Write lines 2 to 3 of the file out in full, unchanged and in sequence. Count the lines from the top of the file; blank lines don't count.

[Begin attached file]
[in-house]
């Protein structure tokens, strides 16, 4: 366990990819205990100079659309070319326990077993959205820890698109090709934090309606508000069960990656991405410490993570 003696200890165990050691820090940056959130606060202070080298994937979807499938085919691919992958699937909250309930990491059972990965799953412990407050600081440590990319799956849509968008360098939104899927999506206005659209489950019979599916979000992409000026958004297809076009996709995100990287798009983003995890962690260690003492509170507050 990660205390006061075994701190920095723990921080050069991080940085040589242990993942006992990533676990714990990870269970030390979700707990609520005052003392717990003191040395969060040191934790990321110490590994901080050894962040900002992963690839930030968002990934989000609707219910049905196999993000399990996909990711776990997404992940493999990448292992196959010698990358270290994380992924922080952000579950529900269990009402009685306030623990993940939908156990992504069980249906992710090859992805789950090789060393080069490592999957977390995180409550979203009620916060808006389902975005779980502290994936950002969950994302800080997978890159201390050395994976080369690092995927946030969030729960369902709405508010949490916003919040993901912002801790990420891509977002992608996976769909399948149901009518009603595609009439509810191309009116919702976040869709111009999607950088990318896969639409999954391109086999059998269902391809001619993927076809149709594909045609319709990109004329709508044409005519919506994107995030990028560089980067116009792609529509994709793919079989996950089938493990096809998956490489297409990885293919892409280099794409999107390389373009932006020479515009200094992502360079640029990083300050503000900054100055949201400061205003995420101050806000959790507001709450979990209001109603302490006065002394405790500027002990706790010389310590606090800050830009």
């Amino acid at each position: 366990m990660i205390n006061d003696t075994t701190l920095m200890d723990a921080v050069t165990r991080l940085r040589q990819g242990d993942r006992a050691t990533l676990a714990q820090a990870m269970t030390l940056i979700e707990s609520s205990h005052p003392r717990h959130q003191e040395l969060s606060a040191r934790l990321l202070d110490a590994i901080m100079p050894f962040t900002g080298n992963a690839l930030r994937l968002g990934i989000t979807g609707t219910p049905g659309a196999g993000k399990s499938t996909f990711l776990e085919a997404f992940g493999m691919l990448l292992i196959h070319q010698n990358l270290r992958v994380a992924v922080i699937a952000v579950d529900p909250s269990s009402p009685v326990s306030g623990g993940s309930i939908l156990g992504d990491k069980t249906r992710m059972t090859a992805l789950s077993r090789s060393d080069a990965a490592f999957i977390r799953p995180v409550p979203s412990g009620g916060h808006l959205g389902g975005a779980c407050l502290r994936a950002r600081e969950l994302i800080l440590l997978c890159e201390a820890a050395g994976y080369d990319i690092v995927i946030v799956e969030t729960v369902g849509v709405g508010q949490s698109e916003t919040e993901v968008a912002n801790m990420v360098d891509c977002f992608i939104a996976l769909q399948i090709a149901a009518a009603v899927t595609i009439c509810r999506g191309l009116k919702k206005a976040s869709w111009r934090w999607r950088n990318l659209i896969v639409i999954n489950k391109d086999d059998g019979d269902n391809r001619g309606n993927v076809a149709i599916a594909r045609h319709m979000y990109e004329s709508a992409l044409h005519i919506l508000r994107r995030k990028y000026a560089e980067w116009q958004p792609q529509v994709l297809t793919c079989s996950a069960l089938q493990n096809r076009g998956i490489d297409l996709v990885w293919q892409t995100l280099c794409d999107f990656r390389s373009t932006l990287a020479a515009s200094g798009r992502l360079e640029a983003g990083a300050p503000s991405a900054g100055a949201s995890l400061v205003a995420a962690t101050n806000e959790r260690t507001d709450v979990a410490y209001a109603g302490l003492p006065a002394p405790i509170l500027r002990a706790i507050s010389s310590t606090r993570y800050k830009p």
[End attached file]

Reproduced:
């Protein structure tokens, strides 16, 4: 366990990819205990100079659309070319326990077993959205820890698109090709934090309606508000069960990656991405410490993570 003696200890165990050691820090940056959130606060202070080298994937979807499938085919691919992958699937909250309930990491059972990965799953412990407050600081440590990319799956849509968008360098939104899927999506206005659209489950019979599916979000992409000026958004297809076009996709995100990287798009983003995890962690260690003492509170507050 990660205390006061075994701190920095723990921080050069991080940085040589242990993942006992990533676990714990990870269970030390979700707990609520005052003392717990003191040395969060040191934790990321110490590994901080050894962040900002992963690839930030968002990934989000609707219910049905196999993000399990996909990711776990997404992940493999990448292992196959010698990358270290994380992924922080952000579950529900269990009402009685306030623990993940939908156990992504069980249906992710090859992805789950090789060393080069490592999957977390995180409550979203009620916060808006389902975005779980502290994936950002969950994302800080997978890159201390050395994976080369690092995927946030969030729960369902709405508010949490916003919040993901912002801790990420891509977002992608996976769909399948149901009518009603595609009439509810191309009116919702976040869709111009999607950088990318896969639409999954391109086999059998269902391809001619993927076809149709594909045609319709990109004329709508044409005519919506994107995030990028560089980067116009792609529509994709793919079989996950089938493990096809998956490489297409990885293919892409280099794409999107390389373009932006020479515009200094992502360079640029990083300050503000900054100055949201400061205003995420101050806000959790507001709450979990209001109603302490006065002394405790500027002990706790010389310590606090800050830009």
């Amino acid at each position: 366990m990660i205390n006061d003696t075994t701190l920095m200890d723990a921080v050069t165990r991080l940085r040589q990819g242990d993942r006992a050691t990533l676990a714990q820090a990870m269970t030390l940056i979700e707990s609520s205990h005052p003392r717990h959130q003191e040395l969060s606060a040191r934790l990321l202070d110490a590994i901080m100079p050894f962040t900002g080298n992963a690839l930030r994937l968002g990934i989000t979807g609707t219910p049905g659309a196999g993000k399990s499938t996909f990711l776990e085919a997404f992940g493999m691919l990448l292992i196959h070319q010698n990358l270290r992958v994380a992924v922080i699937a952000v579950d529900p909250s269990s009402p009685v326990s306030g623990g993940s309930i939908l156990g992504d990491k069980t249906r992710m059972t090859a992805l789950s077993r090789s060393d080069a990965a490592f999957i977390r799953p995180v409550p979203s412990g009620g916060h808006l959205g389902g975005a779980c407050l502290r994936a950002r600081e969950l994302i800080l440590l997978c890159e201390a820890a050395g994976y080369d990319i690092v995927i946030v799956e969030t729960v369902g849509v709405g508010q949490s698109e916003t919040e993901v968008a912002n801790m990420v360098d891509c977002f992608i939104a996976l769909q399948i090709a149901a009518a009603v899927t595609i009439c509810r999506g191309l009116k919702k206005a976040s869709w111009r934090w999607r950088n990318l659209i896969v639409i999954n489950k391109d086999d059998g019979d269902n391809r001619g309606n993927v076809a149709i599916a594909r045609h319709m979000y990109e004329s709508a992409l044409h005519i919506l508000r994107r995030k990028y000026a560089e980067w116009q958004p792609q529509v994709l297809t793919c079989s996950a069960l089938q493990n096809r076009g998956i490489d297409l996709v990885w293919q892409t995100l280099c794409d999107f990656r390389s373009t932006l990287a020479a515009s200094g798009r992502l360079e640029a983003g990083a300050p503000s991405a900054g100055a949201s995890l400061v205003a995420a962690t101050n806000e959790r260690t507001d709450v979990a410490y209001a109603g302490l003492p006065a002394p405790i509170l500027r002990a706790i507050s010389s310590t606090r993570y800050k830009p």